Competitions

Upcoming competitions

  • TAYSIR (February – April 2023): The Transformers+RNN: Algorithms to Yield Simple and Interpretable Representations (TAYSIR) competition is an on-line challenge on extracting simpler models from already trained neural networks. These neural nets are trained on tasks involving sequences of symbols. Some of these tasks are artificial and some come from real world problems in domains like natural language processing (NLP), bio-informatics, software engineering and others. TAYSIR means “simplification” in Arabic.
    https://remieyraud.github.io/TAYSIR/.

Past competitions

In addition to formal grammatical inference, which focuses on formal proofs of learnability of classes of languages under certain conditions, there is also research in the area of empirical grammatical inference. In this field, the aim is to learn a particular grammar (not necessarily a class of grammars). Additional difficulties may be introduced, such as noise.

To test the practical possibilities (and limits) of empirical grammatical inference systems, several data sets, which often come from competitions are available as benchmarks.

  • The SPiCe (2016) was an on-line competition about guessing the next element in a sequence of symbols.Training datasets consist of whole sequences and the aim was to learn a model that allows the ranking of potential next symbols for a given prefix, that is, the most likely options for a single next symbol.
    http://spice.lif.univ-mrs.fr/
  • The PAutomaC challenge (2012) was about learning probability distributions from strings. The (artificial) data were generated using either Hidden Markov Chains (HMM) or (Deterministic or not) probability automaton (PA).
    http://ai.cs.umbc.edu/icgi2012/challenge/Pautomac/ (local mirror)
  • The Tenjinno competition (2006) looked at learning transducers from synthetic data sets motivated by Machine Translation.
    http://web.science.mq.edu.au/~tenjinno/published report
  • The Omphalos competition (2004) was a competition on context free grammars inference.
    http://www.irisa.fr/Omphalos/

DFA Learning

The problem of learning a target DFA from labeled examples has been extensively studied in the literature for over 3 decades. A variety of symbolic, connectionist, and hybrid techniques have been proposed to address this difficult problem. A few benchmark datasets were available against which most of the new algorithms were tested.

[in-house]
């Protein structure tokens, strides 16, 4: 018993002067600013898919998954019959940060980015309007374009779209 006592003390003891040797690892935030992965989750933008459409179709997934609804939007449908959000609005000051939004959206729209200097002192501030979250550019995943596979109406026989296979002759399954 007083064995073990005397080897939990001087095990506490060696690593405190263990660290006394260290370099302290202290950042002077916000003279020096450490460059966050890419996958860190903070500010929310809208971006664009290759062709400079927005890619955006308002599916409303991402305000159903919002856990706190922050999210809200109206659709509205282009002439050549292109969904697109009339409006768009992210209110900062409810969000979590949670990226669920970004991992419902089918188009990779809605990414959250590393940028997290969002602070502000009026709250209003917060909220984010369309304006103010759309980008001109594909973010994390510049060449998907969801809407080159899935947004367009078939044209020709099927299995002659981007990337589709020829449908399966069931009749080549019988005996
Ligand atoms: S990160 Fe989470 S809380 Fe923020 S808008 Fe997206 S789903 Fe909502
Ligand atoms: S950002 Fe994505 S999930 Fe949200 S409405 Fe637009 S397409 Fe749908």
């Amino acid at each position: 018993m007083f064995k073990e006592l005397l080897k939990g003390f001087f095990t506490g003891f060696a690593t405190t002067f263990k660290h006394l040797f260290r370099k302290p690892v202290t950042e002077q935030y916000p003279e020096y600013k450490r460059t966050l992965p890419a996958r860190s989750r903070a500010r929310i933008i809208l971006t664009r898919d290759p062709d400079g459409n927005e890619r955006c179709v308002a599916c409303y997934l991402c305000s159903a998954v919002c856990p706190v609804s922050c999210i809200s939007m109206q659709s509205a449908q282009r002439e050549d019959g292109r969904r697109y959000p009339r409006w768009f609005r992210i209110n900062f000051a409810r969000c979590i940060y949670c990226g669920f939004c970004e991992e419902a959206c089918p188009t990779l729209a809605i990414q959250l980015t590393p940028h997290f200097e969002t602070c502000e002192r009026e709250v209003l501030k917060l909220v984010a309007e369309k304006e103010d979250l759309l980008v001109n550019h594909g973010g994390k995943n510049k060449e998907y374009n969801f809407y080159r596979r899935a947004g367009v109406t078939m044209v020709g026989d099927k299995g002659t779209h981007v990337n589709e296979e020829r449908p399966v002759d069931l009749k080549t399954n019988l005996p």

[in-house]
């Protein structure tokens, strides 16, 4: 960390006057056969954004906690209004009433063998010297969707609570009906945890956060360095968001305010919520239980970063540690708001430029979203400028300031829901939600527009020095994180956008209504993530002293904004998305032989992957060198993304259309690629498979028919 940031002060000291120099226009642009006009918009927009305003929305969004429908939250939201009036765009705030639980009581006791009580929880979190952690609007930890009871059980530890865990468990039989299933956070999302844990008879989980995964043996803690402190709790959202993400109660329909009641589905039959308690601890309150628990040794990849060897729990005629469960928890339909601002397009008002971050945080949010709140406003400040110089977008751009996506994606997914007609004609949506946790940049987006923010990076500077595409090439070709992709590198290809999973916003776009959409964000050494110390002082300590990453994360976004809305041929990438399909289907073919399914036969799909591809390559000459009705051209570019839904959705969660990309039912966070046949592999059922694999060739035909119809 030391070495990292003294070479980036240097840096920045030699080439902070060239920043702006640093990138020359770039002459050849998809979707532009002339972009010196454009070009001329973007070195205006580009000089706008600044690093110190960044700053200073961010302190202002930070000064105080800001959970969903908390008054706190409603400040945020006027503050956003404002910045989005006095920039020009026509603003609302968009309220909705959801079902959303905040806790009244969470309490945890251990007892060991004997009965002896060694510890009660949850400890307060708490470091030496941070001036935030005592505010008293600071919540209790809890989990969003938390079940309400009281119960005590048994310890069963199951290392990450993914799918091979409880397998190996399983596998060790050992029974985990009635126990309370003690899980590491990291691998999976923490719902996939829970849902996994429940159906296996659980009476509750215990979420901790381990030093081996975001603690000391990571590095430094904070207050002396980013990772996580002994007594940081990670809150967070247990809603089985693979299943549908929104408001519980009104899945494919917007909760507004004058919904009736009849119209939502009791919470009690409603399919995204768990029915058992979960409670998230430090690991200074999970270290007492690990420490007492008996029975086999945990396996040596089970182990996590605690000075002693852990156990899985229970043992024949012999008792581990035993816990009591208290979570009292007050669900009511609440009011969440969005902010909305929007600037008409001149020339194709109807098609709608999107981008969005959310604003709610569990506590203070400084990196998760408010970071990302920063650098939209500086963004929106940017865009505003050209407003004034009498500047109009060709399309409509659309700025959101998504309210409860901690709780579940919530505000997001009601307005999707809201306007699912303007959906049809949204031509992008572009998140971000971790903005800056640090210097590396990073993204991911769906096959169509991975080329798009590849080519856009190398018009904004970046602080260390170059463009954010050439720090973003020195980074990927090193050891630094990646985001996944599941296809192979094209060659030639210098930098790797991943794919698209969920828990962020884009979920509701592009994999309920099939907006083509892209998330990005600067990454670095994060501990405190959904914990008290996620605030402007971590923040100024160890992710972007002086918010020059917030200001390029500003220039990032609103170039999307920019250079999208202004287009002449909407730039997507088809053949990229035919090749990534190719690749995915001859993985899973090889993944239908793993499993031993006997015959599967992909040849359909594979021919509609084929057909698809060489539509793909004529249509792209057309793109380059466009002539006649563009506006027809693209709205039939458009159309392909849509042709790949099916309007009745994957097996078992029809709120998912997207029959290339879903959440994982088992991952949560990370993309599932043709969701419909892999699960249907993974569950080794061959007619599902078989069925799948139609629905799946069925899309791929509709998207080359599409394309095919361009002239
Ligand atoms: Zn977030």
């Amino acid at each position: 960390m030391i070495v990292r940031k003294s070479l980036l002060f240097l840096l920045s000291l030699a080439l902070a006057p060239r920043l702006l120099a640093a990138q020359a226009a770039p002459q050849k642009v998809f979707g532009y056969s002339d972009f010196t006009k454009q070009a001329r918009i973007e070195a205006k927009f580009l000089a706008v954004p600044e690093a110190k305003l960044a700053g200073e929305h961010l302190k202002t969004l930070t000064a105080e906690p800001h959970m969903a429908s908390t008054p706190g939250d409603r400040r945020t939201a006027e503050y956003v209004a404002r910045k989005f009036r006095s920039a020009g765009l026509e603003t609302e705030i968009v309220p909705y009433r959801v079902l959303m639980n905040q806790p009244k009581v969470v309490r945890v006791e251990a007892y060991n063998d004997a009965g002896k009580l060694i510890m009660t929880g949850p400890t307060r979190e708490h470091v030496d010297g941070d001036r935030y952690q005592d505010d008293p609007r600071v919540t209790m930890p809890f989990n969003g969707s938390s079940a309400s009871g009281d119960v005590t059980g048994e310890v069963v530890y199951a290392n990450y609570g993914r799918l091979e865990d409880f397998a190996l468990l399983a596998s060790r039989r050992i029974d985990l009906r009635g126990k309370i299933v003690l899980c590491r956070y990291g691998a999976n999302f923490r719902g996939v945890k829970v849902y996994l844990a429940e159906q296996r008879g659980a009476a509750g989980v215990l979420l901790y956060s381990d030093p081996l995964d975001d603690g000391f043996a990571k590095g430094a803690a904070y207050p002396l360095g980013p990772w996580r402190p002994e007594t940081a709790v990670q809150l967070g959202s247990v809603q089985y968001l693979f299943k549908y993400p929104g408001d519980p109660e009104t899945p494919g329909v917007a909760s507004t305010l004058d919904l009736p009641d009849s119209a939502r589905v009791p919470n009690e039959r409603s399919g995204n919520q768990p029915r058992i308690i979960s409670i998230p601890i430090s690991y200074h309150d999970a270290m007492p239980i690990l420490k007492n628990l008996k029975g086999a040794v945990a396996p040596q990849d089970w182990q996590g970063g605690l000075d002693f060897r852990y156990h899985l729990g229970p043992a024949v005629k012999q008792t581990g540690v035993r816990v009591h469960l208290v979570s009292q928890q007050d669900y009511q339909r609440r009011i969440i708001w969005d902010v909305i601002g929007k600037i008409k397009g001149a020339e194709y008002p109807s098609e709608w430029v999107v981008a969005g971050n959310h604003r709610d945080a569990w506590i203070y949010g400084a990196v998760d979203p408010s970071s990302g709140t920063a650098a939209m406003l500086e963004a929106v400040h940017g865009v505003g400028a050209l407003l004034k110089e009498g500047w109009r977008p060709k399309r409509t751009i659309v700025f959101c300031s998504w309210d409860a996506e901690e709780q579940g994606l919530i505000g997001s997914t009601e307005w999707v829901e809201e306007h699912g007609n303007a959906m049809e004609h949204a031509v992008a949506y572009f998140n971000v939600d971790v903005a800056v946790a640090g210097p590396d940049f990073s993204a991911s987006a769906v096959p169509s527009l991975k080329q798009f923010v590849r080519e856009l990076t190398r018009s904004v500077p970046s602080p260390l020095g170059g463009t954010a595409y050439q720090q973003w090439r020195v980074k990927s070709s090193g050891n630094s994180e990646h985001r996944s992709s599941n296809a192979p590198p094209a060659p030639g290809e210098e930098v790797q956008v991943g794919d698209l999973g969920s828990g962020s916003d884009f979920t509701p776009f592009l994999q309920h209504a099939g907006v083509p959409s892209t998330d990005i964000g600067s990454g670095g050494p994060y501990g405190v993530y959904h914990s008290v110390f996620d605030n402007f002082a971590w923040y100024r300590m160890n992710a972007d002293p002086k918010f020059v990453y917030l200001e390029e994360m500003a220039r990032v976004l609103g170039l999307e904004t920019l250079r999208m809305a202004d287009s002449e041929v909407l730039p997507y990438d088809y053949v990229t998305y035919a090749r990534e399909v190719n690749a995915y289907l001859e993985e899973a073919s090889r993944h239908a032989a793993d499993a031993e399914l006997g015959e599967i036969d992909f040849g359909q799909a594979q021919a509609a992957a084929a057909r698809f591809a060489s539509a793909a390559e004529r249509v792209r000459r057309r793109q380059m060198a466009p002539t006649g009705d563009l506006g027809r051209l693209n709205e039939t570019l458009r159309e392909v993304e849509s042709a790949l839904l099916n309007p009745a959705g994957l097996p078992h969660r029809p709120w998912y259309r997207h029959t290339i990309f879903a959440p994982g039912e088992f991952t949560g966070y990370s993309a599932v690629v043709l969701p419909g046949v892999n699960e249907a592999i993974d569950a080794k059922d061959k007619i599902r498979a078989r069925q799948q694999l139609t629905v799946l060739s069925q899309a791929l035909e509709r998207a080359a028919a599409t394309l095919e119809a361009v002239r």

• The Abbadingo One Learning Competition (1996). Barak Pearlmutter and Kevin Lang posted a set of challenging DFA learning problems designed to allow researchers to test their favorite learning algorithms: this was the Abbadingo One Learning Competition. Although the problems were still artificially generated (i.e., the target DFAs were randomly generated), several reasearchers participated in the competition. The eventual winners came up with algorithms that were significant improvements over the existing methods for learning DFA.
    http://www-bcl.cs.may.ie/
  • The Gowachin DFA Learning Benchmark (1998). Following the success of Abbadingo One, Kevin Lang, Babak Pearlmutter, and Fran├žois Coste have teamed up to launch the Gowachin Learning Competition. Users are allowed to generate their own problem (by specifying the size of the target DFA, the number of training examples, and the noise level).
    http://www.irisa.fr/Gowachin/
  • The GECCO (2004?):┬áLearning DFA from Noisy Samples Competition
    http://cswww.essex.ac.uk/staff/sml/gecco/NoisyDFA.html
  • The STAMINA Competition (2010): The competition was about learning regular languages with large alphabets.
    http://stamina.chefbe.net/
  • The ZULU Competition (2010): Zulu is an active learning competition, where participants are to build algorithms that can learn deterministic finite automata (DFA) by making the smallest number of membership queries to the server/oracle.
    http://labh-curien.univ-st-etienne.fr/zulu/

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